I wish more people realized that abuse victims who also have disabilities need an enormous amount of help from many,many people,just to have a chance of getting free.

    • KayE, thanks for underlining how much help disabled people who are abused by their partners need to have a chance of getting free.

    • soldiergirl

      KayE I hear your heart and so many of the others in your situation.
      You are right, this issue of abuse needs to receive more light so that you and others can get the help and support that you need.
      My prayers are with you during this time.

  11. I’m adding another resource here. It’s an academic paper from Australia.
    Double the Odds: Domestic Violence and women with disabilities
    http://wwda.org.au/issues/viol/viol2001/odds/
    I’ll put it at the bottom of the post, too.

  12. Still Reforming

    This may not be on topic, but I just have to ask. What is it about abusers asking for lists? I had read that in several comments or posts over the past few months, when lo and behold, now that the pressure is on my abuser, he asked me for a list of what he could do. We’re 20+ years into the abuse and this is the first time he’s asked for a list. But I suspect it’s because I’ve informed a few key individuals at church about the abuse, and I placed a few large boundaries he can’t breach in the home. I think that’s what prompted the request for the list, which of course he asked me to make for him. What’s the deal with lists? I told him no and that he doesn’t need me to make him a list to do the right thing. I’m ending conversations quickly before they get into pointless bickering. I put an mp3 player headset in my ears if he goes on. I try to make sure there are witnesses present (no conversations with just him and me because he’s untrustworthy), etc. So I think the heat is on, he’s feeling it, And he may not be getting the audience at church that he thinks he is, because I’ve informed key people. I know that if not now it will come back against me later but I’m beyond caring about that. Way beyond. It’s a day-to-day thing. I was just floored when he asked for “a list.” Whazzup with that?

    • Put simply, a list is a manipulation tactic he will use against you. He wants a list so that he can “check things off” and show you how much he is “trying”. It also gives him cover with others so that he can show them that he tried this and this and this and you still won’t back down. For some reason, we men tend to like these kind of things, thinking that if we follow the formula, everything will be fixed, when the real problem is the heart and there is not a checklist for fixing that.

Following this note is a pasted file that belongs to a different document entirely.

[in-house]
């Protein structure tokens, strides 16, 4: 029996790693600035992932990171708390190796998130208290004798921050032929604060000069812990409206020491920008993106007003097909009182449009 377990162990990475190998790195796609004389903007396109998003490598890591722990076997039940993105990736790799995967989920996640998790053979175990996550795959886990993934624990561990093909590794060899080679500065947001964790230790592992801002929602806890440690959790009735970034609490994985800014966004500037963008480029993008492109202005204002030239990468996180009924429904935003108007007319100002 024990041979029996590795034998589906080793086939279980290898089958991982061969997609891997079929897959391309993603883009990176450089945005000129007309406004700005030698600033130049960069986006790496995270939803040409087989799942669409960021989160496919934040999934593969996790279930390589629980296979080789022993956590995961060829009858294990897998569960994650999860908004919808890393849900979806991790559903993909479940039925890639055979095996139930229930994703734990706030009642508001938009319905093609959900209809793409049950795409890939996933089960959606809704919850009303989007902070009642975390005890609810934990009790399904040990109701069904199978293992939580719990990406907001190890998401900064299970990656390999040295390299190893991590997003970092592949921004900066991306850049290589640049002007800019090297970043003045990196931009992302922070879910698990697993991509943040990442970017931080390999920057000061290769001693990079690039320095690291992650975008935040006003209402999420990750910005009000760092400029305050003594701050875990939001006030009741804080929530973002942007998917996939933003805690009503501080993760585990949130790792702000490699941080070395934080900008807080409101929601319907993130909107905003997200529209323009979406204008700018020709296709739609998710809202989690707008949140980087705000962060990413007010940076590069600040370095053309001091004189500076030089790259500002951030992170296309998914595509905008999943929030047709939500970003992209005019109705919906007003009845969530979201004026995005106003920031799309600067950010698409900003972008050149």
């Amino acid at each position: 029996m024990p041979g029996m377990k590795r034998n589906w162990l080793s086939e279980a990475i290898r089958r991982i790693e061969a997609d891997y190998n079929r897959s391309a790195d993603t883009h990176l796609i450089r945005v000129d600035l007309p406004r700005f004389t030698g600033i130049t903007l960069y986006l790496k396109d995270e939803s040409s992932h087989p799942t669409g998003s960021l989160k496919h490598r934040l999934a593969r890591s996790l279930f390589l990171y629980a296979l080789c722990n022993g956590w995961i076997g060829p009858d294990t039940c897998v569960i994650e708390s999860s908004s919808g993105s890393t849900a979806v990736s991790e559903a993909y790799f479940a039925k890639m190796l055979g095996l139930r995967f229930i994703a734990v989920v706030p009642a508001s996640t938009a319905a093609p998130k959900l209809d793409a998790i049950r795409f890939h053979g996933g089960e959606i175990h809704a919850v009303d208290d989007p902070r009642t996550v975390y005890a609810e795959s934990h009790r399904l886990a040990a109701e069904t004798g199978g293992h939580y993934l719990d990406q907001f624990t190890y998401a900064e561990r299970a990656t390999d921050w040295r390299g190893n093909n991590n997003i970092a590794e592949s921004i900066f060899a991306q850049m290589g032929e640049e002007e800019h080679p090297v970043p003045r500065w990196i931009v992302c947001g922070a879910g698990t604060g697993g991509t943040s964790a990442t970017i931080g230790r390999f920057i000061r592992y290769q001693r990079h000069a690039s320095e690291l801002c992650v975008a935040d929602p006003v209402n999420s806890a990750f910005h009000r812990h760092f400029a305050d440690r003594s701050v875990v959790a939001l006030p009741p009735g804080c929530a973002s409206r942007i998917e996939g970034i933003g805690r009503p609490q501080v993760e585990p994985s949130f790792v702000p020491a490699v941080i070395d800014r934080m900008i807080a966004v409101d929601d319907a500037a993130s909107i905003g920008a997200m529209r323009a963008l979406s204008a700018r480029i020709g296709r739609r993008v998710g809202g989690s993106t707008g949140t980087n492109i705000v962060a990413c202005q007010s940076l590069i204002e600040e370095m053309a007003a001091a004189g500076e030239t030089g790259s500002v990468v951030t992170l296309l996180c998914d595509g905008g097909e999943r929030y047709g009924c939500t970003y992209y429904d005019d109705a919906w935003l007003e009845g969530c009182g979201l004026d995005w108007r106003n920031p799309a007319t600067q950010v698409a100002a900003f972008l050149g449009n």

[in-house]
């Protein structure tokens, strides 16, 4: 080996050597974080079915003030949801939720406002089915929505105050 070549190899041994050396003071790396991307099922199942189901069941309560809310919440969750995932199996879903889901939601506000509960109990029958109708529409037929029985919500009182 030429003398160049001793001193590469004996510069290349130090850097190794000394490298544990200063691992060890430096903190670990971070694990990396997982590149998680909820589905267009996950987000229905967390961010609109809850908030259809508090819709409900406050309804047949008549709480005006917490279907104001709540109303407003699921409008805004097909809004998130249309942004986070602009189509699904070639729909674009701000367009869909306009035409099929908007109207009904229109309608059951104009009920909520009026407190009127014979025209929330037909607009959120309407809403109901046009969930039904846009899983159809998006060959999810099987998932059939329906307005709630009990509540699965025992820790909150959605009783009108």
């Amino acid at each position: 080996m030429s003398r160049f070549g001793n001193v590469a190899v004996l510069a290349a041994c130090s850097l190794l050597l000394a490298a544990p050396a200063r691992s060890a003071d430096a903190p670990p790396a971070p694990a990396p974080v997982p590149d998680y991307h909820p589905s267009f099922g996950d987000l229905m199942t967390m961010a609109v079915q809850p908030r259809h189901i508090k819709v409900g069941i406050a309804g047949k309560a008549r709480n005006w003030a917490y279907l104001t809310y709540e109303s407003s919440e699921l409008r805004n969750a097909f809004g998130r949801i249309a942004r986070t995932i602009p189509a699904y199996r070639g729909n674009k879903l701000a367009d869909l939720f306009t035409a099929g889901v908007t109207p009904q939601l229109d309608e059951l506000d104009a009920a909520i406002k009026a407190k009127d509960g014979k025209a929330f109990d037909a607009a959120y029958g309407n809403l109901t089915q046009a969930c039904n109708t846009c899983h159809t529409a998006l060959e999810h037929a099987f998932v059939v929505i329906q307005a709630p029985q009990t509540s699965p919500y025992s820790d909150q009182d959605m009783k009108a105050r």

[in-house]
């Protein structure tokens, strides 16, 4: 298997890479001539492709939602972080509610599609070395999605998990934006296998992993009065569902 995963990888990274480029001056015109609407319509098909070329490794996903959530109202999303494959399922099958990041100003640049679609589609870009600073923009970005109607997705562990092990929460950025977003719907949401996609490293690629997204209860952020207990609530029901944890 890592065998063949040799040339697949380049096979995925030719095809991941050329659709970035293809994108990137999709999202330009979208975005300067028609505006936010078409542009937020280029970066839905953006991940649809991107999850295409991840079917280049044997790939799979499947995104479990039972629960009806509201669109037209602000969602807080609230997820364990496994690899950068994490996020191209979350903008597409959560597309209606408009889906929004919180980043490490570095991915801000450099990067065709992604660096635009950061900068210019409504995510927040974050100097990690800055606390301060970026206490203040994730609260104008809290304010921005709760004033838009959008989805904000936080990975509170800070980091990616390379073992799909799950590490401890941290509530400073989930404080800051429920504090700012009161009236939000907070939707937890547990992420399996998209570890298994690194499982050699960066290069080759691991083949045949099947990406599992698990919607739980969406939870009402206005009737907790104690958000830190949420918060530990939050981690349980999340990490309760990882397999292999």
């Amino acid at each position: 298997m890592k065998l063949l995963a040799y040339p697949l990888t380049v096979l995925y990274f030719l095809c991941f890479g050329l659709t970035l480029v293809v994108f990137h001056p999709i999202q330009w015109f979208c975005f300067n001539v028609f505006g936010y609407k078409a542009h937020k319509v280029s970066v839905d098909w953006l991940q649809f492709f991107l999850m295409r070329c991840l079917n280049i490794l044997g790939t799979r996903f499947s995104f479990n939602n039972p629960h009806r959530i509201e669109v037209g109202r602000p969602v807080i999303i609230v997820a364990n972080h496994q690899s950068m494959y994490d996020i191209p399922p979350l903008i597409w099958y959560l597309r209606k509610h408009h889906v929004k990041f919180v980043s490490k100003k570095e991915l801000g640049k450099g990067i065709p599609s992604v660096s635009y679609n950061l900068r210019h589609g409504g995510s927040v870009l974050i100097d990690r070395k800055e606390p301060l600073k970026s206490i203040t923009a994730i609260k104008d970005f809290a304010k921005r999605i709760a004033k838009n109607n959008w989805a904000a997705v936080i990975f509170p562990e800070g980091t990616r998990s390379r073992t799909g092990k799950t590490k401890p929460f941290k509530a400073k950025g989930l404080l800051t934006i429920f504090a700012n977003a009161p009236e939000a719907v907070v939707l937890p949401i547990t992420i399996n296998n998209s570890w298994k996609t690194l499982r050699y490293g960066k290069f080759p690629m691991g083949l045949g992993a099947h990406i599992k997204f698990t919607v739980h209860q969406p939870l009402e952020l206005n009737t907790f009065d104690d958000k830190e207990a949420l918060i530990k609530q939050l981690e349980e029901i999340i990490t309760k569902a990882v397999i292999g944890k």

The 40 Day Love Dare from the movie Fireproof is very much like that. Unfortunately, in the hands of an abuser, it is a hammer to be used against the wife.
      Stay strong and don’t let him fool you.

      • Still Reforming

        Wendell, thank you. That is helpful to me. In the past, when I have said that we need to talk more or that I would like to talk about the Bible with him, or any other request, he would do it. But it was never heartfelt and always died away rapidly. And I would try to give him the benefit of the doubt, “Well, at least he tried to talk about the Bible with me,” although it was always me either leading the conversation or when I’d try to let him lead to give him opportunity, there was just nothing there. Just statements like, “I think it’s interesting.” So I’d ask, “What do you find interesting about x…?” He had nothing to respond with. The only thing he initiated was giving me a National Geographic magazine that had a cover story about the Bible. I read it thinking he found something interesting in it but it mostly trashed the people who compiled the tome, suggesting one was a drunkard. So I asked my husband why he liked the article. He responded that he liked the timeline. When I said that I don’t typically like timelines because I can’t remember them very well, he got kind of huffy and complained that I’m criticizing his efforts. And on it goes. So we don’t sit and talk about anything – because I’m always to blame for why it doesn’t work. I just found it interesting that after years of trying to talk and after three (failed) attempts at marriage counseling – where I’ve told him year after year things that could be done — now he wants “a list” that of course he wants me to write for him. I was just surprised since I had read about these lists here in the past three or so months. Thank you again! God is keeping me strong – in Him I am strong and in His wisdom that He’s providing – and I’m not letting God’s enemy here fool me. Blessings….

      • Still Reforming

        Thank you, Barbara. I’m posting it to FB because I’m so tired of being quiet and just “taking it.” When I was asked by my narc abuser to make the list and I declined, he pointed out to our daughter, “See? You’re a witness to how I’m trying and mom’s not cooperating.” (He used the word witness because I am no longer allowing him to speak to me without a witness present; He’s different in private than in public. He always picks up my language and then twists it to hurl it against me.)

    • Yes ‘the list’ is just another would-be manipulation strategy…in your own writing! If they were genuine about change, they could always try listening, and taking notice of what we say…they’d have plenty enough ‘list’ to set to work on…

    • Round*Two